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Here’s a common refrain in my life:

Mel: <<So Steve got trapped in an elevator today, huh?>>

Me (astonished): <<Well, yes he did.  But how the heck did you know that??!!>>

Mel: <<Facebook, duh.  When are you going to get with the times?>>

For anyone wondering, no I don’t have a Facebook account and yes, Steve is OK and has been freed from the elevator.  I mean, it was a 10 minute ordeal during which he called the building department, called me to tell me he loved me (just in case), and apparently told the whole world of the calamity that had befallen him via a Facebook breaking news alert.

I agreed 3 months ago to join Facebook, when my sister was holding pictures of my niece hostage in virtual reality.  Which I haven’t done (yet), because my sister is now using her smartphone to seamlessly distribute pics and video of Elenor via email, a 21st century technology I jive with.  Now, social media technology is invading not only all aspects of my personal life, but my work space too!

Here, hot from the presses in Australia, is the latest infiltration of social media services – legal advice via Twitter.  A leading Australian law firm, Minter Ellison, just announced that it’s been testing a private version of Twitter as a means to electronically distribute advice to clients.  Apparently driven by a desire to bill more, the partners sat around at the monthly partners’ meeting and thought, “hey, what about that Twitter thing my kids are doing?  Bet we could do that and rack up a few 6-minute increments of billable hours.”  Confidentiality, nuances of legal analysis and that warm and fuzzy handshake relationship with clients be damned.

Now, not only can hours-strapped associates bill for the 10 minutes they spend checking their blackberries each morning (semi-conscious, and in bed), but they can bill for the 2 tweet replies they fire off before hitting the shower and another 6-minute increment for advice rendered while riding the tram.  Soon law firms will start introducing abbreviations like PTAL (Pursuant to Applicable Law), PAOTBFBFM (Preliminary Advice Only to be Followed by Formal Memorandum) and BTF (Bill to Follow).

Jeesh.  Not to sound like an 85-yo granny or anything, but what is this world coming to!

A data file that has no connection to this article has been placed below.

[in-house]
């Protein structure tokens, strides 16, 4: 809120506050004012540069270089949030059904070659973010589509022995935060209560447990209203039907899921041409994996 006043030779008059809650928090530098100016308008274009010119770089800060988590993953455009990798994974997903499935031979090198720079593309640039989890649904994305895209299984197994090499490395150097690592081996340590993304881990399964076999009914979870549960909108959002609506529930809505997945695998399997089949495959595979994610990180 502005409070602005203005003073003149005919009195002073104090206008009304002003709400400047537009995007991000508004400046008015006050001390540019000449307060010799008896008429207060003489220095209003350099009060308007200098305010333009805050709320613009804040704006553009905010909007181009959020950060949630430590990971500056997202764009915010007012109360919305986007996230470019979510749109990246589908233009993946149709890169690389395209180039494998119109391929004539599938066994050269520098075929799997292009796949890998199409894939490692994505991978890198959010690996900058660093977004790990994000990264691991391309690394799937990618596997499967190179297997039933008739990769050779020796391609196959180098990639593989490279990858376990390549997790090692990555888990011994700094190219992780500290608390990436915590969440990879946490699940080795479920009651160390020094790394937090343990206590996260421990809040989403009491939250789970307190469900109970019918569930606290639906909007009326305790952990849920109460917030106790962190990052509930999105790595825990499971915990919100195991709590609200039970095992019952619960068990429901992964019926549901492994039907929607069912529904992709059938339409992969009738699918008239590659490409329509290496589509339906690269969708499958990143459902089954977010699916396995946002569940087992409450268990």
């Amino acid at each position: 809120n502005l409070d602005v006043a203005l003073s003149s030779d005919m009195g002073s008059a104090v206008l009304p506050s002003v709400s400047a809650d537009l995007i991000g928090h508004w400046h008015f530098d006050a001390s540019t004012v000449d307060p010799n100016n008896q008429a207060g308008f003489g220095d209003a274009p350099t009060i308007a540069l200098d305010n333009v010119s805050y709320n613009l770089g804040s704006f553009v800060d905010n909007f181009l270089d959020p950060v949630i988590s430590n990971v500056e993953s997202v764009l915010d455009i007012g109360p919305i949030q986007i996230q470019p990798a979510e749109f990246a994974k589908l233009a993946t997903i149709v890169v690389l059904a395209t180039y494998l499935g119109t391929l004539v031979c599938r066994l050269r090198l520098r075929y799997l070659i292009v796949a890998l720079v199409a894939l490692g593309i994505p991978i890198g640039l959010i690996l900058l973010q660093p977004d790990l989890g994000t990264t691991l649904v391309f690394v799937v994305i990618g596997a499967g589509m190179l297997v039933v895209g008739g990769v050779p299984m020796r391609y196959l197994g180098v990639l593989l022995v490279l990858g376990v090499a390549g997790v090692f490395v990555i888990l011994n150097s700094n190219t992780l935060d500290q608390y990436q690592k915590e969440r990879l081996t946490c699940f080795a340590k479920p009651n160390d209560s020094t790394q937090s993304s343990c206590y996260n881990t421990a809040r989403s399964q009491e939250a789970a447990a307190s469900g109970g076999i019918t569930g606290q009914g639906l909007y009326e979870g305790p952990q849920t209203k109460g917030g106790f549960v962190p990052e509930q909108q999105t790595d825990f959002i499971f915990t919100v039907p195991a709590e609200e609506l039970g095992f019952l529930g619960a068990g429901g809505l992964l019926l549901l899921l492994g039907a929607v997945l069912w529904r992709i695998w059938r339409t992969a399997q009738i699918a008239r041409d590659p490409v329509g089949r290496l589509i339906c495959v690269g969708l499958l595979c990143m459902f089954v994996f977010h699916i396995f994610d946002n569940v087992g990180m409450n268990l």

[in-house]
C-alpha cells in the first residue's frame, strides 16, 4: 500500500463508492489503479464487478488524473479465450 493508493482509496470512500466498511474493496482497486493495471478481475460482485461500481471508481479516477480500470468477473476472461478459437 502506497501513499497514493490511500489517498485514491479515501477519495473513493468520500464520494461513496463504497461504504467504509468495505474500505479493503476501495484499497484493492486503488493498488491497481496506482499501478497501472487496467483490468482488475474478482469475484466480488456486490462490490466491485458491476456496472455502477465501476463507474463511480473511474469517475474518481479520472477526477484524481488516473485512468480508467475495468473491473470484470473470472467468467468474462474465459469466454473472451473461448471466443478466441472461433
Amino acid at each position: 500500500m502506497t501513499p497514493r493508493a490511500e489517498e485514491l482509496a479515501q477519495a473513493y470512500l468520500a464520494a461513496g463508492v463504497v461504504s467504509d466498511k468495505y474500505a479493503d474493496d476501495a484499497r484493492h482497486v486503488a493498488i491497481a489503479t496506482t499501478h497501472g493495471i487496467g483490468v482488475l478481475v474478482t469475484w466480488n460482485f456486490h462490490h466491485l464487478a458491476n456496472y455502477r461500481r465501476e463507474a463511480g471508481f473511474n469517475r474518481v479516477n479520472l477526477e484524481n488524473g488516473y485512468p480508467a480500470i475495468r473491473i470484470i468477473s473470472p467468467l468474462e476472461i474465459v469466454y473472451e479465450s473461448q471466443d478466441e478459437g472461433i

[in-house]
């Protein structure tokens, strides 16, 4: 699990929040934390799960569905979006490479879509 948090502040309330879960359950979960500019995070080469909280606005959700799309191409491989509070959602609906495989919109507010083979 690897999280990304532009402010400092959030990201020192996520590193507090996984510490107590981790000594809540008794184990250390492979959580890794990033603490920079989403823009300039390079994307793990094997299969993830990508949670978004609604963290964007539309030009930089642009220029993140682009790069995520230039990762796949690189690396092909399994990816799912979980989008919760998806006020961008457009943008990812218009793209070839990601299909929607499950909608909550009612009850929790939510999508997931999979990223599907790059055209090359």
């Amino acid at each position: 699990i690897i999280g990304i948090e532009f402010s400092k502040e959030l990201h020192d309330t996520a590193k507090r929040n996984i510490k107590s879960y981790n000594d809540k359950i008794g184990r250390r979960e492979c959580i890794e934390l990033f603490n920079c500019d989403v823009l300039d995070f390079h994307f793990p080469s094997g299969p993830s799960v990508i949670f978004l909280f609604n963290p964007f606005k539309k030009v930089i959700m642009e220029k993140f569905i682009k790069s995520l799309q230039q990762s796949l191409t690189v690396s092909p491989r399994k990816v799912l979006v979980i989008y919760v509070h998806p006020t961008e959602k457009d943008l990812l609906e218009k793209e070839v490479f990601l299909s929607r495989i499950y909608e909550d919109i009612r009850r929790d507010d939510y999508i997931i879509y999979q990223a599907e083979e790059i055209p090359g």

(Editorial note: this is in no way to suggest that my 85-yo grandma would say such a thing, since I long ago came to terms with the fact that she is actually more technologically advanced than me. I bet she even has a Facebook account.)

(Post script: Dad has pointed out that Grams is actually 88 (and confirmed that yes, she does have a Facebook page).  Maybe if I follow my dad on Twitter and join this new fangled Goggle thing I can be as cool as my grandma.  Probably not though…. )

I’m back in Perth again this week for the third time in 7 months living in Australia. Which I’m pretty sure is more times than 95% of the population.

I’m also pretty sure that, like previous trips, I’ll get to enjoy the sunny skies from the inside of a conference room for two days, then get back on an airplane to Melbourne. I wonder if they make a Perth airport magnet, which would perfectly symbolize my trips out here… Oh well, at least the five hour flight gives me lots of reading time.

So I’ve taken to waking up at 7am lately. No, S&C Melbourne doesn’t operate in some strange alternate universe where corporate attorneys are required to be at the office before 10. But Steve’s new job has him up by 7am and in a suit and out the door by 7:45. That is an adjustment for him for sure!

Our new pad has the acoustics of an opera house. Great if you like being serenaded by your wife’s singing in the shower from the downstairs kitchen. Not so great when you’ve worked til 1am the night before and your husband’s light footfall downstairs to make coffee sounds like an elephant stampeding through the bedroom. Seriously, the acoustics are that great that I’ve definitely decided to get a keyboard (and figure out the whole U.S. / Australian power cord thing later) just to capitalize on the great sound quality

But, ever one to make lemonade, I’ve found that some extra time in the morning not spent in a coma can be enjoyable, and even productive. Last week, I did yoga for 30 mins and made myself a poached egg and roasted tomato breakfast, and was still in the office before 9:30 and the other associates. Tuesday I talked with mom on her day off for over an hour and threw together a pair of earrings to match my outfit for the day. And today, I caught the tram just a bit down Bridge Road (past the hustle and bustle) and got off at the Jolimont station and had a nice little peaceful walk through Fitzroy and Treasury Gardens.

I could (maybe) get used to this whole regime…